Limited Success of Mule Bone

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Last Updated on May 5, 2015, by eNotes Editorial. Word Count: 1631

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When Mule Bone finally opened on Broadway, it enjoyed only limited success, closing after sixty-seven performances and mixed reviews. Given the eager anticipation that greeted the play's opening and the audience's willingness to find a reason to accept and enjoy this long-awaited play, this brief run indicates that Mule Bone encountered some difficulties. Foremost is the fact that Hurston and Hughes left the play unfinished. The two wrote Acts I and III together, and Hurston wrote Act II later, but the drama never received the kind of polishing and finishing that a play typically receives just before performance.

Although Hurston and Hughes quarreled over the play's completion and over authorship, Mule Bone was briefly scheduled to open in February 1931. When the two writers quarreled again, the play's production was canceled, and the play remained untouched for sixty years. Had the play opened as scheduled when both of its authors were still living, many of the problems might have been resolved. Instead, when Mule Bone finally opened in 1991, both playwrights were dead and any hope that some of the play's more confusing aspects might be cleared up died with them.

Even ignoring the play's unfinished state, however, significant problems with the large cast and with the play's use of black vernacular English make it difficult for the majority of audiences to make any connection with Mule Bone.

One significant reason for the play's lack of success is that there is no central protagonist with whom the audience can identify. While their music offers a few moments of entertainment on stage, the audience does not get to know either Dave or Jim well enough to cheer for one or both of them. It is important that an audience be able to identify with a play's protagonist. Quite simply, audiences need a focus. While both characters are funny, neither is endearing. Both men enter two thirds of the way through Act I. Their romance with Daisy has been discussed but only briefly. They fight, and Jim strikes Dave over the head with a mule bone. Both men appear briefly in Act II during the trial. But in this case, they are both more easily defined as onlookers and not participants.

The play's action seems to occur because of the duo's dispute, but the reality is that Jim and Dave serve more as a vehicle to center a plot around religious conflict. In the folktale upon which the play is based, the fight between the two men was about which one shot a turkey. It could have as easily been the same in the play, since it really does not matter why the men fight or even that they do. What is important is that the Baptists and the Methodists are permitted the opportunity to display their wit, to compare and contrast the benefits of each school of thought.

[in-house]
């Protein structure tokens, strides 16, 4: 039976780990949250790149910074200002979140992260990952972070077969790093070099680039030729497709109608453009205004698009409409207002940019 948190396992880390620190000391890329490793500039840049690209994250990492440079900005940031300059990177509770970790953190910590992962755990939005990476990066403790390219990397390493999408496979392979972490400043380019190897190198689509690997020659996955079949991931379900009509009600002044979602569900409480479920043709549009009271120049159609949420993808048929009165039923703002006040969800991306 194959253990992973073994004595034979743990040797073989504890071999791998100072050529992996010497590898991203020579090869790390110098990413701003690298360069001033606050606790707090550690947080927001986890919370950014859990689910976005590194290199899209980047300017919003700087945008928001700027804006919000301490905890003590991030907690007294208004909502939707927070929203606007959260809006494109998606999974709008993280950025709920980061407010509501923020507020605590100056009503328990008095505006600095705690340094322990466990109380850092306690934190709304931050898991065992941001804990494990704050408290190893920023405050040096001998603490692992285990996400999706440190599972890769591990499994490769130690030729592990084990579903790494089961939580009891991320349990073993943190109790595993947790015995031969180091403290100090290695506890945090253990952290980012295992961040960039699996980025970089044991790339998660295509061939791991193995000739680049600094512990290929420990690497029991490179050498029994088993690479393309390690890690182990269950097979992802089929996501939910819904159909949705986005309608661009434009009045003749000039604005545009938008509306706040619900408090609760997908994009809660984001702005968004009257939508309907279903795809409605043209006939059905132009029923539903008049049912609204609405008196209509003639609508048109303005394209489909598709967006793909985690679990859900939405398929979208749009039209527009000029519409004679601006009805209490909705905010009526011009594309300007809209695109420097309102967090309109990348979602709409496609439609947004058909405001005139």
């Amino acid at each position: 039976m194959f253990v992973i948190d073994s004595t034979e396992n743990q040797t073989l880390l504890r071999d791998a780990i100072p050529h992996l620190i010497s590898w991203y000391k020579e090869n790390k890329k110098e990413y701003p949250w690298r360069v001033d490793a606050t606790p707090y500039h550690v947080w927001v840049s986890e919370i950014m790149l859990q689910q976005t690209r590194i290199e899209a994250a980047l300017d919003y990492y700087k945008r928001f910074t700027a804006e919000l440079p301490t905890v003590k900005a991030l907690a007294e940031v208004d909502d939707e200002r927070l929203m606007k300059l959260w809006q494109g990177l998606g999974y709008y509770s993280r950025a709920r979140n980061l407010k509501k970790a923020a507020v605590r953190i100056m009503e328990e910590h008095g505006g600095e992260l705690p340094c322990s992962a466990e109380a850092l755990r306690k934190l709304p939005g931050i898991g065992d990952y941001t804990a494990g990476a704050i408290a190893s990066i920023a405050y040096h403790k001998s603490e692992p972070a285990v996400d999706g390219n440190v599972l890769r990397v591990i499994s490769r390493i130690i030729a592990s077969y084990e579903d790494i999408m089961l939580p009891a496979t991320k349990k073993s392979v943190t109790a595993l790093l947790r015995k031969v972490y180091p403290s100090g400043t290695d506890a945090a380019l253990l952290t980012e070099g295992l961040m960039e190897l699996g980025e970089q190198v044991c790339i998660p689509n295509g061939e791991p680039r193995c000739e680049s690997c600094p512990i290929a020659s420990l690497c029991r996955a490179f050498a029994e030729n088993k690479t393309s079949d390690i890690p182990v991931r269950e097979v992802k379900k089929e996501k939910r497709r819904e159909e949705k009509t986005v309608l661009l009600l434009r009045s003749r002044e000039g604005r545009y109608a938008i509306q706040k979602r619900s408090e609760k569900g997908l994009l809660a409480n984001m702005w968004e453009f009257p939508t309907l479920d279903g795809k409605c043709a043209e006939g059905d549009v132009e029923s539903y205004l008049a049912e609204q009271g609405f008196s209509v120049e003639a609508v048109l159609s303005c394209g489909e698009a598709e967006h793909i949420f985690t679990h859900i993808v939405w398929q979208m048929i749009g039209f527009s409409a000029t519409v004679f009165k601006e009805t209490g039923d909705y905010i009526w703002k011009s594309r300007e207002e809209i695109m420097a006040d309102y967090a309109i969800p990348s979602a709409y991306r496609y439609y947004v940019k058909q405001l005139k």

Unfortunately, this focus on the conflict between two competing religious factions means that the relationship between Jim and Dave has no focus or meaning for the audience until the third act, when both men appear on stage together. Although they are only alone on stage for a few moments before Daisy enters, these brief moments reveal what this play might have been.

Another reason why Mule Bone fails to capture our allegiance is found in the large cast of characters. John Lowe's analysis of this play suggests that the real voice of the play is a community. But even a community has to have a unifying force. This community of Eatonville, Florida, may have a purpose, but it is not readily identifiable to the audience. The cast, numbering nearly forty, is too large, too broad, and too unwieldy to keep track of. Who are these men, women, and children? They pop on and off stage, most with only a few lines of dialogue. There is no stage direction to provide context for their lines or their role. The audience receives neither background nor the nature of the relationships.

Consequently, too many characters remain anonymous as they speak their few brief lines. Except for a few characters, who play pivotal roles, the rest of the cast could have easily been filled by anyone. And that is the problem. Even characters listed as minor need to have appeal. To add confusion, in this case, actors listed in the play as major characters appear on stage with only one or two lines. Hurston and Hughes may have known these people's roles and their relationship to one another, but unless it is printed on the program, the audience does not. For example, Dave's aunt, Katie Carter, is listed as a major character, and yet, she has no dialogue. So how can the audience identify her as his aunt? Why make her a part of the cast?

Possibly, Hurston and Hughes intended to expand such roles, but since the play was never completed, they add more confusion. One effect of so many characters is that there is little left over for the leads. Mule Bone comes to life in Act III. Why? Because all the minor, ill-defined characters are offstage. Only Jim, Dave, and Daisy remain. The focus is on their roles and on their relationship to one another.